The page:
'Knock Off' the Hate Speech, Says LGBT Super Bowl Ads
For the first time ever, gay-rights advocates will launch a sassy advertising campaign aimed at football fans in the most macho of American venues - the Super Bowl.
Four award-winning public service announcements feature various celebrities telling teens to "knock it off," when they overhear them using the ubiquitous line, "That's so gay."
The videos will be strategically placed on a screen at the entrance of Lucas Oil Stadium in Indianapolis, Ind., to be viewed by the 150,000 Super Bowl ticket holders on Feb. 5.
In its newest ad, GLSEN, the Gay, Lesbian & Straight Education Network, has garnered cooperation from the NBA and Phoenix Suns stars Grant Hill and Jared Dudley. The NBA is the first professional sports league to address antigay language among teens.
The campaign - Think Before You Speak - was created by ArnoldNYC and Toronto-based Grazie Media donated the airtime. The PSAs were funded by GLSEN, whose mission it is to ensure safe schools for all students.
Launched in 2009, the PSAs coincide with national concern about homophobia and school bullying and have received accolades from the Ad Council.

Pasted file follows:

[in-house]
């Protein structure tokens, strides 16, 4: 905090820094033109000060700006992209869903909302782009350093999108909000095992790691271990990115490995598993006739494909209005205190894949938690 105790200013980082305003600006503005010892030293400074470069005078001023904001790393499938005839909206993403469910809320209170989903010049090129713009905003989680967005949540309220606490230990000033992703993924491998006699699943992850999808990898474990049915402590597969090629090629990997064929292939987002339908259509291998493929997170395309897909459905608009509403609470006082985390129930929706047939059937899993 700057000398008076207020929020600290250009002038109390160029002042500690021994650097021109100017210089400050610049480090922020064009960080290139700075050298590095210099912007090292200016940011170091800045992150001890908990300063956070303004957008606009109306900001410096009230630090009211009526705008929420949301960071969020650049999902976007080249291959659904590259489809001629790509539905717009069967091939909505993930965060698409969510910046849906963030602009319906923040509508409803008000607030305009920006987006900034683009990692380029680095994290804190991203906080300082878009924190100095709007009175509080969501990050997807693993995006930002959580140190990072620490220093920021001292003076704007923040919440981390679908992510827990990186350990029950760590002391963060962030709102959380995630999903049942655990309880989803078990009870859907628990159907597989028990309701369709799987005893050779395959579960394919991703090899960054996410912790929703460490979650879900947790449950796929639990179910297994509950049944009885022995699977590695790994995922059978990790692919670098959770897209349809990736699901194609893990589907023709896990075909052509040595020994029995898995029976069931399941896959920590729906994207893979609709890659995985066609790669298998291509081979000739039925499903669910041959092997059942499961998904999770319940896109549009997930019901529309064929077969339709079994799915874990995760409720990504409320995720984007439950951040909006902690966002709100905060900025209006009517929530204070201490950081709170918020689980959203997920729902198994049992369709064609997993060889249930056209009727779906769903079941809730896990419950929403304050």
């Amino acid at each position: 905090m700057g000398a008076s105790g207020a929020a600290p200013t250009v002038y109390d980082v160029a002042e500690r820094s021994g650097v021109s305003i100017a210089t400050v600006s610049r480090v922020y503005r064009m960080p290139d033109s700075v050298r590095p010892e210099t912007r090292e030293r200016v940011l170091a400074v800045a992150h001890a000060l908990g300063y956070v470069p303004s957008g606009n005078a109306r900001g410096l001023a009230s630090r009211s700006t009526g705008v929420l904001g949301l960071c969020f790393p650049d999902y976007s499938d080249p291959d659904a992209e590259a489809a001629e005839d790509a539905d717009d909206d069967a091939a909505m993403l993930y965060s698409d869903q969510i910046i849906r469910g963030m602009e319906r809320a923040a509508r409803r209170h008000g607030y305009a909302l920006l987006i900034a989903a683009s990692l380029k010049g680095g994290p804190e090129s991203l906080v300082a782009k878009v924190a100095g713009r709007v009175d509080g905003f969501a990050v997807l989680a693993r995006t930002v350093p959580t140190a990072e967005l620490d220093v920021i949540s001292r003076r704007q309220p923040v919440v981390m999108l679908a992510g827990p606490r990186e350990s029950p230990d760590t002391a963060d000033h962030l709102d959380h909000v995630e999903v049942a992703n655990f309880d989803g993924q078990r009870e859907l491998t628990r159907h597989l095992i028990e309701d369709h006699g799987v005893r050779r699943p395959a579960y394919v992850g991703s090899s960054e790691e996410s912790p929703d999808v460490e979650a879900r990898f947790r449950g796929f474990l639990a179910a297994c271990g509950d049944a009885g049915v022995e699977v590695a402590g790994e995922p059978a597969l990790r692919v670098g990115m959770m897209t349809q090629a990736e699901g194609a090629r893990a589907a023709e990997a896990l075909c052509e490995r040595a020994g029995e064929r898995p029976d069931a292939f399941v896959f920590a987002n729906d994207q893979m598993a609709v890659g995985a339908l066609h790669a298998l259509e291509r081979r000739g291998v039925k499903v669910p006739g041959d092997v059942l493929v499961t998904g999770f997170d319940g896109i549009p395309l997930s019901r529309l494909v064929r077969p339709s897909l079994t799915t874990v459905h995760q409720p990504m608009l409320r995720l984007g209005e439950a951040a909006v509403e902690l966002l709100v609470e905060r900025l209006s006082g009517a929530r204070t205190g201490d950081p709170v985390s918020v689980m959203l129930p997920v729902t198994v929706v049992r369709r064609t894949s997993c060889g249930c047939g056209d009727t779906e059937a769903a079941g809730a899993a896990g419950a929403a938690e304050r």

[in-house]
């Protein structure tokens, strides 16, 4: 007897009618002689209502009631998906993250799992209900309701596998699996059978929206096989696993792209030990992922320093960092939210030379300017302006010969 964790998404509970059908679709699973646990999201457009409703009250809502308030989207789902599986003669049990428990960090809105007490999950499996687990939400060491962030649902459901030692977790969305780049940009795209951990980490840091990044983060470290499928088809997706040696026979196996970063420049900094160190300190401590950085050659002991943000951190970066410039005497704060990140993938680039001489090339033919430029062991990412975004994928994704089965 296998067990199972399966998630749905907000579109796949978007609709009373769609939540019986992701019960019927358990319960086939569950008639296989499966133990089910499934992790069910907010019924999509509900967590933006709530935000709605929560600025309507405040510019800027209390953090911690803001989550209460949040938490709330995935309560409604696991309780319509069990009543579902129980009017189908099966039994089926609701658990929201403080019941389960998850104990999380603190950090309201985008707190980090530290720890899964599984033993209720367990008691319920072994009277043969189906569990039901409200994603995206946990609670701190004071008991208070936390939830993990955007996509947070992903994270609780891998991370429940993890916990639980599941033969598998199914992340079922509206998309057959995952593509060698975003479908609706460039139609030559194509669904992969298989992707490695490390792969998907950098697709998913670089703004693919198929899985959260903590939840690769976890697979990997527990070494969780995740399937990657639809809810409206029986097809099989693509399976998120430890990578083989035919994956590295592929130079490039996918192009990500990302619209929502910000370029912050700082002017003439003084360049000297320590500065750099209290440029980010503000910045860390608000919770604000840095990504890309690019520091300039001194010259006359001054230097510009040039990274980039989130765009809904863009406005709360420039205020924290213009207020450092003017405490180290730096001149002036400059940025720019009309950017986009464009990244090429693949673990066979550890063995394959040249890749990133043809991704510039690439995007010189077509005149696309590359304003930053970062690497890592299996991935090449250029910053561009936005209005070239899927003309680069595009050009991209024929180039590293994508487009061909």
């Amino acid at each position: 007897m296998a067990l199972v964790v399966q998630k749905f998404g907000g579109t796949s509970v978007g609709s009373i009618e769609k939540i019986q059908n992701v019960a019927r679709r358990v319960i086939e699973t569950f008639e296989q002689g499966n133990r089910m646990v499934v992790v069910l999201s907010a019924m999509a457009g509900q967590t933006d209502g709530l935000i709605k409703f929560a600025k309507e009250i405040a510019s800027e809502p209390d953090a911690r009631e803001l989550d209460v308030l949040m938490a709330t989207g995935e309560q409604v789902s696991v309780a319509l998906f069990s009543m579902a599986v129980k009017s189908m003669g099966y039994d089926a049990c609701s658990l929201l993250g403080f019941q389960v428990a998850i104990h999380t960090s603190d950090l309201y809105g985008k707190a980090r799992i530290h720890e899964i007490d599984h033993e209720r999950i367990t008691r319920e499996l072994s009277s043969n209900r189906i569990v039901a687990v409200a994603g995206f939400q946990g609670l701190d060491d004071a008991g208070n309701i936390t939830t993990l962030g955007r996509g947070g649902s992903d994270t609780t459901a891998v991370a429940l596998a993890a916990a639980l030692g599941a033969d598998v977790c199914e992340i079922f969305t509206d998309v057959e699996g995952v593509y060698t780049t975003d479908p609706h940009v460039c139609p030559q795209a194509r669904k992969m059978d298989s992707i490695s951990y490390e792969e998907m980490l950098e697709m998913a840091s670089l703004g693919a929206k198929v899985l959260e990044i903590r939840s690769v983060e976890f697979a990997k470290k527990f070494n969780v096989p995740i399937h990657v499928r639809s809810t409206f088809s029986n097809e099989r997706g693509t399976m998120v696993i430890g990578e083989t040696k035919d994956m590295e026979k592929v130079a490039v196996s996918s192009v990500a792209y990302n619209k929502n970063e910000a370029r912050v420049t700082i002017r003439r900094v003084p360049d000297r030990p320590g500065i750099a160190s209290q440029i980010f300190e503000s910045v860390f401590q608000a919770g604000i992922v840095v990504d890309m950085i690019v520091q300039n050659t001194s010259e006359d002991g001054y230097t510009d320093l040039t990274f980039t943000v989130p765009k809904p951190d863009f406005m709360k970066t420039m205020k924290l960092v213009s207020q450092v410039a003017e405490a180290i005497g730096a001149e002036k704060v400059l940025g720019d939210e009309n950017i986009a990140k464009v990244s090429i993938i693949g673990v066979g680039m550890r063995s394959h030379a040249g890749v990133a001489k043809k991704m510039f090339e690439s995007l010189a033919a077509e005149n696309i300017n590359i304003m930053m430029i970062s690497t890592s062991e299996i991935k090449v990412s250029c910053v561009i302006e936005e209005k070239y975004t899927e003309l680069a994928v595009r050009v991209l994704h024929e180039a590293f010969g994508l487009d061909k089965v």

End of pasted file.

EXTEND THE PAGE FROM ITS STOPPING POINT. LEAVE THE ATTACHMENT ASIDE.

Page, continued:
"The casual use of 'That's so gay' is very common and rampant and often leads to more overt forms of harassment," said GLSEN spokesperson Andy Marra. "This audience may not even see it as a problem."
The first three videos have been distributed to local markets and have generated more than 387 million impressions and $25 million in donated ad time, according to GLSEN.
"It's a new audience for us to reach," said Marra. "The tone and feel is a good fit. The ads are not confrontational - but very disarming and spark a conversation. That is the intention."
"Think Before You Speak" features humorous TV PSAs with celebrities interrupting teenagers who use the term "that's so gay."
In one video, celebrity Hilary Duff switches the tables on two girls picking out dresses in a store, scolding them for equating gay with "bad." In another, Wanda Sykes chastises adolescent teens eating at a pizza restaurant.
Last year, GLSEN unveiled its Sports Project, "Changing the Game," which specifically addressed name-calling and bullying in physical education and sports settings.
"LGBT (lesbian, gay, bi-sexual and transgender) athletes are in school and we want them to feel safe and come out and be open and honest about who they are. Its' a challenge because of the climate in many PE settings," said Marra.
According to GLSEN's 2009 National School Climate survey, three-quarters of LGBT students hear slurs such as "faggot" or "dyke" frequently or often at school and 9 in 10 report hearing anti-LGBT language frequently or often. Homophobic remarks such as "that's so gay" are the most commonly heard type of biased remarks at school.
Research shows that these slurs are often unintentional and simply a part of the teens' vernacular. Most do not recognize the consequences, according to GLSEN.
Ad Council research found that the campaign has shown a shift in attitudes and behaviors among teens and their language.